Posted March 2, 2012
School Board Half Mill Tax Vote Tuesday, March 6
There will be a special election vote on Tuesday, March 6, 2012 to increase the school board millage by one half cent. This is the only thing on the ballot, so Franklin County voters should take care to vote and consider the lack of need for this tax increase.
Franklin County only has two schools. The Consolidated school K-12 with about 900 total students in attendance and a Charter school with about 325 students. The total school budget at present is $17,961,721 or an average of $14,662 per student.
The School Board has decided the Consolidated School is getting a larger share of the available funds with a per student allocation of $16,000 per student and the Charter School getting only $10,000 per student. These amounts include operational and capital costs.
This puts students attending the Consolidated school in the top quarter of all schools in Florida for spending per child. However, the school Board does not believe that is enough funding and is stating that the additional half mill tax will be used for "to provide students with up-to-date materials and technology; recruit and retain caring, qualified educators; and increase student achievement and opportunities."
The teachers union is requesting another raise on top of the 19% cumulative raises and bonuses they’ve received over the past three years even as tax receipts recede in the face of lowered property tax assessments that fund much of the schools budget.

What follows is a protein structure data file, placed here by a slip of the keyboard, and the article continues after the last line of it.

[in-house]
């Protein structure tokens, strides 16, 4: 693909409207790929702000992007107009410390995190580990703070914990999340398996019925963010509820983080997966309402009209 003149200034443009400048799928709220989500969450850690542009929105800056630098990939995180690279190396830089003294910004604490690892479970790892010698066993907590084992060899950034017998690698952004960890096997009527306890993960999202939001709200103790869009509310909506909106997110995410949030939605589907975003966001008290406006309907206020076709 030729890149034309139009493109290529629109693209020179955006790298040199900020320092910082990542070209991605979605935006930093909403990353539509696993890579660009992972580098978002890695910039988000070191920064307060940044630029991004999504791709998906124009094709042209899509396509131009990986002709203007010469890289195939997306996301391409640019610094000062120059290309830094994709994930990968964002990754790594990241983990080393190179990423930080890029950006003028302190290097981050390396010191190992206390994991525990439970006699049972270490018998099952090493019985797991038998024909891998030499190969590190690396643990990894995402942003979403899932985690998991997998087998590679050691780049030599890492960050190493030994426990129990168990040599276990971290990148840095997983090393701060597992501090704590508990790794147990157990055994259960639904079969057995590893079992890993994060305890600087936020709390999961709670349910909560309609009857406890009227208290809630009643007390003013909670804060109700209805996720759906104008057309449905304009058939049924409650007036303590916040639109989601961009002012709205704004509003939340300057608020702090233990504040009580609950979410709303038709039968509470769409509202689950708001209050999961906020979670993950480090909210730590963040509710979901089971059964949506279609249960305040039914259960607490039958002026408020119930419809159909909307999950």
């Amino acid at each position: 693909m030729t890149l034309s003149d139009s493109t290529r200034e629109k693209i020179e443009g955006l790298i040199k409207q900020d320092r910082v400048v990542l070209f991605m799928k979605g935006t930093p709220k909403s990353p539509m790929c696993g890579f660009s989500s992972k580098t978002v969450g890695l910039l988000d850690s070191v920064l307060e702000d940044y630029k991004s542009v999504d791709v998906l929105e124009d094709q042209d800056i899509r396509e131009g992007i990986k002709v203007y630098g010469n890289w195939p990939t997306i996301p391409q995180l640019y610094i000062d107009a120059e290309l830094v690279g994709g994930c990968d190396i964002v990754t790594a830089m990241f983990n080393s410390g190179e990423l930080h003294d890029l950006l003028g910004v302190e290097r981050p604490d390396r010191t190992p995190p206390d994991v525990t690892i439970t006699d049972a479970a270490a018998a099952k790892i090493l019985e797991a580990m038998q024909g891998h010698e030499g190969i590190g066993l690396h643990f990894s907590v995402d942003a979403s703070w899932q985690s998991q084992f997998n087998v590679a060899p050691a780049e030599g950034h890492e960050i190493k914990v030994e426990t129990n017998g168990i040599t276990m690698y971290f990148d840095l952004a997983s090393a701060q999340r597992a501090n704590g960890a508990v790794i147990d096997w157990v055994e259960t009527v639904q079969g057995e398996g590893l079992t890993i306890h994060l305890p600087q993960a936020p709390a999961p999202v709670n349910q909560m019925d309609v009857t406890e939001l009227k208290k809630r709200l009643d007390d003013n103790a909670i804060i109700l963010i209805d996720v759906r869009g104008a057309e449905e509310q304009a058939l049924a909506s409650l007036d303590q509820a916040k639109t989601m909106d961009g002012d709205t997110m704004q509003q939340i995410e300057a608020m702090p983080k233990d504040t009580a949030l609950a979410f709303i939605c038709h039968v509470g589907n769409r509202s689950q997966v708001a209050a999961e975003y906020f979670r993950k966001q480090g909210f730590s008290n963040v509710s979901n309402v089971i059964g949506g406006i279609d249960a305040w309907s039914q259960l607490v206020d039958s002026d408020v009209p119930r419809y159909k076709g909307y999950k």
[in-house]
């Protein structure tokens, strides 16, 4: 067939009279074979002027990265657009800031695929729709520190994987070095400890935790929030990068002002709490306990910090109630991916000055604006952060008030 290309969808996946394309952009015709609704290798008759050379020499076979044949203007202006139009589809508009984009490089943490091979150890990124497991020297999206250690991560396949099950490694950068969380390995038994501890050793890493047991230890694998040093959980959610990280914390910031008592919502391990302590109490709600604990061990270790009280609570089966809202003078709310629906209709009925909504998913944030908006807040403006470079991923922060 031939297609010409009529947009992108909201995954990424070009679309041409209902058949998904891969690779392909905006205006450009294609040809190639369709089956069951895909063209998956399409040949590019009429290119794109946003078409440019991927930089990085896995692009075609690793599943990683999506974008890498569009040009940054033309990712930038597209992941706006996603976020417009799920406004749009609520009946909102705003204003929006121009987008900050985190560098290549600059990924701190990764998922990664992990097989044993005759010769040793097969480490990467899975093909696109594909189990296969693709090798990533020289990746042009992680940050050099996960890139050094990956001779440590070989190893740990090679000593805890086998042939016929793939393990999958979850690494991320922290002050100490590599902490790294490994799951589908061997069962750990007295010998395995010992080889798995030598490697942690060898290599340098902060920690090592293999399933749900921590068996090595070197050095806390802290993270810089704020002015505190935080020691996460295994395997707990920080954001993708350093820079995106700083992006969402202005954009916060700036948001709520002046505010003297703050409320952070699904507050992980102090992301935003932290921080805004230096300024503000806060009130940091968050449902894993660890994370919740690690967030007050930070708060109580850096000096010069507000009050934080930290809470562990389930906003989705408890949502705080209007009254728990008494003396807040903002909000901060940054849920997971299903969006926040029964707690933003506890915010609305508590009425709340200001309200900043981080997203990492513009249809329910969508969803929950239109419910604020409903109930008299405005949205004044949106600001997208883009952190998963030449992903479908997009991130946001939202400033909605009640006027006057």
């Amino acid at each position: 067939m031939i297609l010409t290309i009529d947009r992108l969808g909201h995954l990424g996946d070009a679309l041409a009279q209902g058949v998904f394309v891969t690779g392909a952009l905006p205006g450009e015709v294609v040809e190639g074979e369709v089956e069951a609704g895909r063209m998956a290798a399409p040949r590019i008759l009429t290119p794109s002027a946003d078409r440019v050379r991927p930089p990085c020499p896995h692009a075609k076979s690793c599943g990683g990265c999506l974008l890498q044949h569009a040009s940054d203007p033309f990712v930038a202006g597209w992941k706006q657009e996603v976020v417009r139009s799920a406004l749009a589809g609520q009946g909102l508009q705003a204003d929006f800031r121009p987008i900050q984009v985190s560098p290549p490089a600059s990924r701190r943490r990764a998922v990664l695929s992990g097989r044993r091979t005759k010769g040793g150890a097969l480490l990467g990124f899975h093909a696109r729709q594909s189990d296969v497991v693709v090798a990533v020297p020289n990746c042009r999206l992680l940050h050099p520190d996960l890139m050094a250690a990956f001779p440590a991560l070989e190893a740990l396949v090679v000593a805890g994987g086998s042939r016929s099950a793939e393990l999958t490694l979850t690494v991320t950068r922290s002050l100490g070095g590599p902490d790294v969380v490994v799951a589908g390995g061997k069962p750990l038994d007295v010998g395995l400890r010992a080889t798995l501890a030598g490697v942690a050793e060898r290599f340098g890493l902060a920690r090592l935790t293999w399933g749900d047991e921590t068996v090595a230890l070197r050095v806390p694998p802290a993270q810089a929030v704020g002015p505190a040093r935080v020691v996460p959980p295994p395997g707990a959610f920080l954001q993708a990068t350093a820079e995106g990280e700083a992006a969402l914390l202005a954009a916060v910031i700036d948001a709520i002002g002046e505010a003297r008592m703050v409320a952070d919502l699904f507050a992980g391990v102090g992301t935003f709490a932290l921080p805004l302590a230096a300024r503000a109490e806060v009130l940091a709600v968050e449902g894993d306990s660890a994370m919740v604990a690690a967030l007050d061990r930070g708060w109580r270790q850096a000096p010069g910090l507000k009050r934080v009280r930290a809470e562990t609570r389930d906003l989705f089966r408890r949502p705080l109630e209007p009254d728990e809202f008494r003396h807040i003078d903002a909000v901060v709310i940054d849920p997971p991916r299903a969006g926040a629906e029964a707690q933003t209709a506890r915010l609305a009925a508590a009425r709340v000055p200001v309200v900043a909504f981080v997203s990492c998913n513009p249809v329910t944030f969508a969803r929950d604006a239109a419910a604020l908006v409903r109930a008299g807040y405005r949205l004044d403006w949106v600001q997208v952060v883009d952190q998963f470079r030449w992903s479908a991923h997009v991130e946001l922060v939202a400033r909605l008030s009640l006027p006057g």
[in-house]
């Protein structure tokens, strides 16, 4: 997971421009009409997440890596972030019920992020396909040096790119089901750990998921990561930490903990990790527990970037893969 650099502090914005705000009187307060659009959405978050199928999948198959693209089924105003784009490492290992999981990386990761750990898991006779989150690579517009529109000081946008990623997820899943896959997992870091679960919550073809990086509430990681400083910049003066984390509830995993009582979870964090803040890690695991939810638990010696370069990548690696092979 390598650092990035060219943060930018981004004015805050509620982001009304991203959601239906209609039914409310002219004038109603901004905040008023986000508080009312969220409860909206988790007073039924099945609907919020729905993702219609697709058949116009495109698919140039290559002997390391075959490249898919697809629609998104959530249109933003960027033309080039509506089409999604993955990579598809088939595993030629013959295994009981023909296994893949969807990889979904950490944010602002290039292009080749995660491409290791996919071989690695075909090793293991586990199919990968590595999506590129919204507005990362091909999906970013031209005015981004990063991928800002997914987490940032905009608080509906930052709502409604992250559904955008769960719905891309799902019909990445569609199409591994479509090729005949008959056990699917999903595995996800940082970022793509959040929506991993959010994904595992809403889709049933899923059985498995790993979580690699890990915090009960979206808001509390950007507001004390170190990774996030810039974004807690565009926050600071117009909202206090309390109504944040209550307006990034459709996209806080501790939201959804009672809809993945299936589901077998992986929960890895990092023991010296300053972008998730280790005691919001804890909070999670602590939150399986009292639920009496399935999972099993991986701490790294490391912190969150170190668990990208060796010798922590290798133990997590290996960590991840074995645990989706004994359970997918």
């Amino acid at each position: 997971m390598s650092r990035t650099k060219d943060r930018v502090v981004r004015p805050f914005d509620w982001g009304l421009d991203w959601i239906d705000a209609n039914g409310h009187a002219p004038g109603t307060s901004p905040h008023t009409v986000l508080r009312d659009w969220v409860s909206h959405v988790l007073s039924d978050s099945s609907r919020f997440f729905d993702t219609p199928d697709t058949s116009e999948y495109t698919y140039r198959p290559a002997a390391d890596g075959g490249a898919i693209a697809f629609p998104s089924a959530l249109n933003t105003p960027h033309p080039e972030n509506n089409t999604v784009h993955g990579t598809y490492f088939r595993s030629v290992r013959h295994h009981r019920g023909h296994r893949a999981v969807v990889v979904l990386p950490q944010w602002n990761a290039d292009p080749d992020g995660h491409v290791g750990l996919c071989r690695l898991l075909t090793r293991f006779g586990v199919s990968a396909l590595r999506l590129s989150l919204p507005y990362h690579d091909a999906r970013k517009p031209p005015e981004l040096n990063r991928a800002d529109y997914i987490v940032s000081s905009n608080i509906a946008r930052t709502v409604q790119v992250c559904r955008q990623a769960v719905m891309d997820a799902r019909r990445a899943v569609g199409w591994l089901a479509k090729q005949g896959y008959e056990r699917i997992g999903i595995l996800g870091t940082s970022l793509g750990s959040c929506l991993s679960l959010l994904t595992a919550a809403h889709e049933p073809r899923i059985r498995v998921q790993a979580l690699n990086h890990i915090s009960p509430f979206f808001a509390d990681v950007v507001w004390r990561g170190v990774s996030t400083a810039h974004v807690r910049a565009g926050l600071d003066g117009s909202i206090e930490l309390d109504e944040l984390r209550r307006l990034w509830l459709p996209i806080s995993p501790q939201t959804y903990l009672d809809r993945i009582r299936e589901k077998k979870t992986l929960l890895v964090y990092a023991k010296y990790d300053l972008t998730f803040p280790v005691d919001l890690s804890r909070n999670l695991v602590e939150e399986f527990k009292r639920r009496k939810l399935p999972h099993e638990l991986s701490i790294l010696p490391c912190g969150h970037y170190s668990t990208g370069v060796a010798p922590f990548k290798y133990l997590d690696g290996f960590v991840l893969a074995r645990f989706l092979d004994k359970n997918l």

Franklin County teachers are better paid than almost all teachers in our area of the country, even besting Leon County when other perks and add-ins are considered. Yet, the Consolidated School remains in the bottom 10% of educational outcomes in the State.
This referendum appears to be about salaries and benefits, a $1.7 million hole in the budget and not a whole lot to do with the kids, rankings or anything else. Whatever else might be said, just read the School Board’s comments available for you on the Apalachicola Times web site and then decide for yourself which way to vote.
It would be advantageous for the Teachers and School Board if there is a small referendum turnout. When this issue was voted on four years ago and few people knew about the special referendum, only 940 people voted in favor of the rate hike on that ballot.
Voters are both entitled to, and need to vote on issues that affect them as directly as a millage rate increase does. Not voting sends only one message…apathy.
Acquaint yourself with the issues and vote based on the facts, not only what the supporters of the ballot tell you.
Note: Interestingly this special election is going to cost the School District between 18 to 20 thousand dollars to put on. Had the issue been put on a county-wide election ballot earlier or later, this money would have been saved.
Ask yourself the question: Why did they position this referendum as a standalone instead of going on an earlier or later county-wide ballot to save that $18,000-$20,000?